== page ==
Sunday, April 18, 2021
Idaho to Ramp Up Vaccines as Second Variant Case Reported
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The Rev. Kathleen Bean administers ashes during a pandemic Ash Wednesday service at St. Thomas Episcopal Church. PHOTO Becky Smith
   
Wednesday, February 24, 2021
 

STORY BY KAREN BOSSICK

PHOTO BY BECKY SMITH

Idaho identified its second case of the more transmissible South African variant on Tuesday.

No information has been provided so far.

In response, the state plans to begin listing variant cases on its COVID Vaccine website at https://coronavirus.idaho.gov. The information will be filed under its COVID-19 Case, Laboratory and Hospital Data Dashboard.

“We want to vaccinate people as quickly as we can to slow the spread of new variants that have been identified in the state,” said Dave Jeppesen, director of Idaho’s Department of Health and Welfare.

Fortunately, the state will see the number of Pfizer and Moderna vaccines coming into the state increase from about 30,000 a week to just over 40,000 this week, as the Federal Retail Pharmacy Program nearly doubles Idaho’s initial allotment of 5,000.

Idaho expects to get 9,580 through that program beginning this week, State Public Adminstrator Elke Shaw-Tulloch told reporters Tuesday afternoon. The shots are administered primarily at Albertsons, including the one in Hailey, and at Walmart, including those in Twin Falls and Jerome.

And Idaho could see shipments of the one-dose Johnson & Johnson vaccine as early as the end of next week if that vaccine is authorized this weekend as expected.

Johnson & Johnson’s vaccine could get approved by an FDA advisory group on Friday, Feb. 26. It would then have to be accepted by the Centers for Disease Control, which will hold an emergency meeting Sunday and Monday.

Johnson & Johnson says they can deliver enough doses to vaccinate 20 million Americans by the end of March.The company says it will have four million doses ready to ship as soon as it's authorized.

There has been some concern that the Johnson & Johnson vaccine’s effectiveness might be less robust in older people. The state is waiting to see what the Food and Drug Administration recommends about who should take the Johnson & Johnson vaccine before deciding whether to recommend that those 65 and older stick to the Pfizer and Moderna vaccines.

“We don’t know for sure,” said State Epidemiologist Christine Hahn. “All we’ve had to look at so far is preliminary information from the manufacturer. The FDA could say, ‘We recommend this only for those 18 to 50 years of age. So, we can’t get ahead of them. After the FDA authorizes the vaccine, the CDC will meet and could put its own flavor on it and it may say it performs better in one subgroup. We have to let them do their thing.”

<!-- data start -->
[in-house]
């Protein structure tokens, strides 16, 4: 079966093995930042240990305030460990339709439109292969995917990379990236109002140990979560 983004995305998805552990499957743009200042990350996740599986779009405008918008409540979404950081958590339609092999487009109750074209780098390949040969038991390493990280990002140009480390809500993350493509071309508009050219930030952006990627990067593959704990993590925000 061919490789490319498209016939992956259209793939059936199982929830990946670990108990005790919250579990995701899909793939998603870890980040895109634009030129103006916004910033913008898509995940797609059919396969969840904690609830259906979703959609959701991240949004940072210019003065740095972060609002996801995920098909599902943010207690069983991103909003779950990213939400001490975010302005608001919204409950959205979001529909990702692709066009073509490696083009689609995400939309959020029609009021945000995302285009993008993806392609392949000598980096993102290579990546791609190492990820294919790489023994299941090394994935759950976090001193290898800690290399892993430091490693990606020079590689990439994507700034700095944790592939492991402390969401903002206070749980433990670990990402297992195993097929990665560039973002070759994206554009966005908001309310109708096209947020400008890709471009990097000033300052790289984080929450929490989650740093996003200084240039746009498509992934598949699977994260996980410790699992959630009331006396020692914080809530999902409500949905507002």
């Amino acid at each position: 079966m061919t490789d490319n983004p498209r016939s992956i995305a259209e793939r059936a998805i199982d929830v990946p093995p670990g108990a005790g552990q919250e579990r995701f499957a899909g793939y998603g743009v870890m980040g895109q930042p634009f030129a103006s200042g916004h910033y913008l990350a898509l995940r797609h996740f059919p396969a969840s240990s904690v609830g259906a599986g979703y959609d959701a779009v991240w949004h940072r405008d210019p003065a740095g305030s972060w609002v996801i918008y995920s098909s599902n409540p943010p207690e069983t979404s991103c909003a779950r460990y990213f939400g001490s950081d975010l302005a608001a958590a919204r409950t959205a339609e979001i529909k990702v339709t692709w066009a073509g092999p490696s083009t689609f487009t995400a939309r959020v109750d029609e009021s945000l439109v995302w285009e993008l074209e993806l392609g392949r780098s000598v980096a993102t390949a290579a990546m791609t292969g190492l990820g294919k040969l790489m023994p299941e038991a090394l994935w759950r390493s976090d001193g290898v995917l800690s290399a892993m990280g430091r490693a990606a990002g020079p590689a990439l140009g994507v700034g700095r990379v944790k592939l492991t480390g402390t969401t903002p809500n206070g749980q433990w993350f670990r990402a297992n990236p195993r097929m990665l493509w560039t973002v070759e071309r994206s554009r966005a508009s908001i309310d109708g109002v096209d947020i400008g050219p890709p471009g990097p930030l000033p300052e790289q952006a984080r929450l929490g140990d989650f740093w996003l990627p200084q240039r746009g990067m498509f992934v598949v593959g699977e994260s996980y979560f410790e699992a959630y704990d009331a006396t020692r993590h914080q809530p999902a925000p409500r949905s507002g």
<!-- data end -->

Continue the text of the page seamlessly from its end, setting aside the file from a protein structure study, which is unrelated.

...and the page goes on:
Hahn added that 16- and 17-year-olds currently working in hospital or nursing homes can avail themselves now of the Pfizer vaccine. Trials for younger children are still being conducted and, ironically, the pace of the trials could be slowed by a decrease in the number of COVID cases in the United States.

“We hope to approve a vaccine for children by end of summer or fall but it’s very uncertain now,” she added.

Idaho has administered 93.9 percent of the doses it’s received, making it the fifth best in the country at getting shots in people’s arms, said Jeppesen.

That’s all the more remarkable when you consider that Idahoans have been scheduling individual  vaccine appointments with providers, rather than going through mass vaccination clinics.

Of 290,000 seniors 65 and older, 112,700 or 39 percent have received at least one dose.

All 30,000 doses bound for Idaho last week were delayed by wintry weather across the nation. Usually shipped on Monday or Tuesday, some of those doses were shipped on Friday and were received in Eastern Idaho on Saturday, said Sarah Leeds, who heads up Idaho’s Immunization Program. Many doses will arrive in Idaho this week, in addition to those that were scheduled to be sent this week.

Jeppesen said the state is constructing a one-stop statewide vaccine pre-registration system for the tens of thousands of Idahoans who have been frustrated about having to check websites multiple times a day or continuously call various providers to try to schedule a vaccine.

The site, which the state hopes to have up by early March, would allow someone to type in their  information. A provider in their area would contact them when there are available appointments, Jeppesen said.

“People can still reach out to providers on their own if they want,” he said. “We’re just trying to provide a method for those who don’t want to have to check multiple websites every day.”

Hahn said just over 200 doses have been reported wasted. But she expects that number to go up since providers are not always able to pull a full six doses out of the Pfizer vial.

“Sometimes that sixth dose cannot be drawn out with a syringe. When that happens, it will be reported as wasted,” she said.

So far, more than 44 million of 331 million Americans have received at least one vaccine dose and 20 million have received both.

But the Biden administration is on pace to administer 100 million vaccination shots in 100 days, despite limited supply and wintry weather that delayed shipments to all 50 states. Providers inoculated 1.7 million shots a day last week as 15 percent of the nation’s pharmacies began administering vaccine via the Federal Retail Pharmacy Program. And the supply of vaccines is expected to increase significantly in the next month.

In Idaho 219,161 people have received at least one dose and 97,272 have received both. So far, 5,055 Blaine County residents have received at least one dose, and 1,502 have received both.


 

 

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